Quadra Island totem pole restoration needs more funding

The poles sat on the beach until the 1950’s when they were taken down in order to be preserved and given to the Museum at Campbell River

The Nuyumbalees Cultural Centre on Quadra Island is hoping the Strathcona Regional District can come through with a significant donation to help restore an important piece of history.

The centre is in the process of trying to restore the Cook Welcome Poles which are a part of the We Wai Kai First Nation’s heritage.

Jodi Simkin, executive director of the Nuyumbalees Cultural Centre in Cape Mudge, wrote a letter to the regional district asking for some financial support for the $51,000 project.

“In order to bring the project to completion we are needing to secure a contribution of $5,000 and are requesting that the regional district consider making this pledge,” Simkin wrote. “Your donation will be recognized on the on-site signage, as well as in our annual report and website.”

The project has already locked up community partnerships with TimberWest, the Pallan Group and Ocean Pacific Marine to help bring the project to fruition, but funding is still needed in order to get the poles back up in their rightful position.

The history of the poles dates back to the 1880’s.

A set of three poles, called the Walkus poles, was given to John Dick of the We Wai Kai by Chief Numus Walkus of River’s Inlet as part of a dowry for his niece.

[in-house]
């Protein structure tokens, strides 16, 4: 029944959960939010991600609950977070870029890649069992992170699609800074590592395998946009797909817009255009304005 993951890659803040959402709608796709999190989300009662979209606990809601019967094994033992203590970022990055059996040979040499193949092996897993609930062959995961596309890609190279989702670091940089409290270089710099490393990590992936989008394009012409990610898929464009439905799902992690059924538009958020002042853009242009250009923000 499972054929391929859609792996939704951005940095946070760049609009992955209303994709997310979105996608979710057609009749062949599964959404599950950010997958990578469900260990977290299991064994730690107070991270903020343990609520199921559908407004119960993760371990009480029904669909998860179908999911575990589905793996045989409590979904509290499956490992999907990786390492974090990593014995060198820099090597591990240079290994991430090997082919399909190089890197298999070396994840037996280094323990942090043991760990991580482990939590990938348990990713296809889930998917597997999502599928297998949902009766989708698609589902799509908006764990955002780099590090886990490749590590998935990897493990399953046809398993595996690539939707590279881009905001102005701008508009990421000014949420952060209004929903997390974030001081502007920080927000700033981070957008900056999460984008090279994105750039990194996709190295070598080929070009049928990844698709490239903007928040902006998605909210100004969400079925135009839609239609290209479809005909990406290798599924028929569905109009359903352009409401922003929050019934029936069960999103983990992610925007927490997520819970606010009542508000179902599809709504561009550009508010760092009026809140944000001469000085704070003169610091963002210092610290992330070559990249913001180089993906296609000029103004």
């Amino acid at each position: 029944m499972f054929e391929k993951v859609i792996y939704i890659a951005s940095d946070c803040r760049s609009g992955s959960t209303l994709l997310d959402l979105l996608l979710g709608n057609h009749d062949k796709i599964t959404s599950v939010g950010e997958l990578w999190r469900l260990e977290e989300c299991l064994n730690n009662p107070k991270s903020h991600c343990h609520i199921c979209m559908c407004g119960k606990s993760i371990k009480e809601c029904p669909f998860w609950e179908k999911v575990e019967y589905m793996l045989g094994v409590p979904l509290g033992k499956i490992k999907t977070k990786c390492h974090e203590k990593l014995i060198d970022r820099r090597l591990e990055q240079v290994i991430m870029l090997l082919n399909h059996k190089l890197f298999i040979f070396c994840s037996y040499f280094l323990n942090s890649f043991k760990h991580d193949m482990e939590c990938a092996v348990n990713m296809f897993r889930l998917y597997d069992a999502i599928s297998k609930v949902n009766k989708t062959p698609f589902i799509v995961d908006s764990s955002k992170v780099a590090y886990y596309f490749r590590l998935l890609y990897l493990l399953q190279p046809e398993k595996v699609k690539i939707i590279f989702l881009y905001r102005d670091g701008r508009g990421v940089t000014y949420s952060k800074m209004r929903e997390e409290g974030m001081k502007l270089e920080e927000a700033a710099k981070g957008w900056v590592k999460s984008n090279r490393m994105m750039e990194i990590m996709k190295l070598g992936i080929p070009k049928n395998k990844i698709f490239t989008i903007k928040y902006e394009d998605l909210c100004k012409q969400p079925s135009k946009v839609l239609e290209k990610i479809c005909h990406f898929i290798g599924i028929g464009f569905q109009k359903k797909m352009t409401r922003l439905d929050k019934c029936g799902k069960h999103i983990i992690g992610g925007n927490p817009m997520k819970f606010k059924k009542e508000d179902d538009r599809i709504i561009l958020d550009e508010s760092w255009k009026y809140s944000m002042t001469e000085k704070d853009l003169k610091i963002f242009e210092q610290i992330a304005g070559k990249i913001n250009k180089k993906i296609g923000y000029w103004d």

The poles sat on the beach until the 1950’s when they were taken down in order to be preserved and given to the Museum at Campbell River.

However, one of the three poles was destroyed during the restoration process.

More than 20 years later, in the mid-1970’s, Dora Cook, Eugene Alfred and Bob Neil carved a new set of three poles, named the Cook poles, to commemorate the Walkus poles.

The poles originally stood outside the cultural centre to welcome guests but after the centre was closed for renovations and then re-opened, the Cook poles were eventually placed inside the gallery.

The centre’s intent is to refurbish the poles and erect them outside the Nuyumbalees Cultural Centre to continue the welcoming tradition.

The poles need to be re-carved and re-sculpted, according to Simkin. The lead carver is Brad Assu. Simkin made a presentation on the poles, asking for funding, to the regional district at its July 10 board meeting but a decision was not made at the time.

The regional district will consider Simkin’s latest letter appealing for funding at its board meeting today.

Campbell River Mirror

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